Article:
Hello Stephen

Welcome to Math Help Forum! Originally Posted by

**Stephen** could you please tell me how I set this up to solve? thanks

a veterinarian has two solutions that contain different concentrations of a certain medicine. One is 15% concentration and the other is 5 % concentration. How many cubic centimeters of each should the veterinarian mix to get 20 cc of a 6 % solution?

Suppose he uses $\displaystyle \displaystyle x$ cc of the first solution, and $\displaystyle \displaystyle y$ cc of the second. Then we can set up two simultaneous equations as follows:

The total volume must be 20 cc. Therefore

$\displaystyle \displaystyle x+y = ...$ ?

This is equation (1).

The quantity of the medicine in $\displaystyle \displaystyle x$ cc of the first solution is $\displaystyle \displaystyle \frac{15x}{100}$.

The quantity of the medicine in $\displaystyle \displaystyle y$ cc of the second solution is $\displaystyle \displaystyle \frac{5y}{100}$.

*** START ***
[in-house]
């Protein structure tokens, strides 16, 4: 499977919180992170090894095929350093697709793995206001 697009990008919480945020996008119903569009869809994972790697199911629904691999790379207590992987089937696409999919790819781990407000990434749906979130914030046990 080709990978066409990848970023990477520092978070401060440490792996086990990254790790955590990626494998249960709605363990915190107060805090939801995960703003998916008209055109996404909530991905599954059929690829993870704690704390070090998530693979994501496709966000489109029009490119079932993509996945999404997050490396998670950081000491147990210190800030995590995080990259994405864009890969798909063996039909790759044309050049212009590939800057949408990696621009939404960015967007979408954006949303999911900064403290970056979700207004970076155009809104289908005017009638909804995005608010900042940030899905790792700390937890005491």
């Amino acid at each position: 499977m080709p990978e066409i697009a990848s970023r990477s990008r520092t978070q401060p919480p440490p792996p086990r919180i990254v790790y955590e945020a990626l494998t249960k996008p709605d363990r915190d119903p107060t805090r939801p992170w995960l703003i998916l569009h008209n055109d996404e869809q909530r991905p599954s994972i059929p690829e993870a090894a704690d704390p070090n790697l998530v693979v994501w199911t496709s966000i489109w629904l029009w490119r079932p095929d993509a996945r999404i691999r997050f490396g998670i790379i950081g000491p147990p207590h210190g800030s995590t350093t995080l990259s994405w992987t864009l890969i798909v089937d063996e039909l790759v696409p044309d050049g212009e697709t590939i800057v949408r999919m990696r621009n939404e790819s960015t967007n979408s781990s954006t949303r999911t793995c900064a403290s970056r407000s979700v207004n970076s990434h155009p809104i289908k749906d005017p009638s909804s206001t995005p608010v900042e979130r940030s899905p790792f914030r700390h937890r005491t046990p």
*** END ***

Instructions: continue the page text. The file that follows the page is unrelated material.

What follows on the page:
The total quantity of medicine in the mixture is therefore ... ?

This must be 6% of the total volume, $\displaystyle \displaystyle 20$ cc, which is $\displaystyle \displaystyle \frac{6\times 20}{100} = ...$ ?

The second equation is therefore

$\displaystyle \displaystyle \frac{15x}{100}+\frac{5y}{100}=...$ ?

This is equation (2).

Can you complete what I have started, and then solve the simultaneous equations to find $\displaystyle \displaystyle x$ and $\displaystyle \displaystyle y$?

Grandad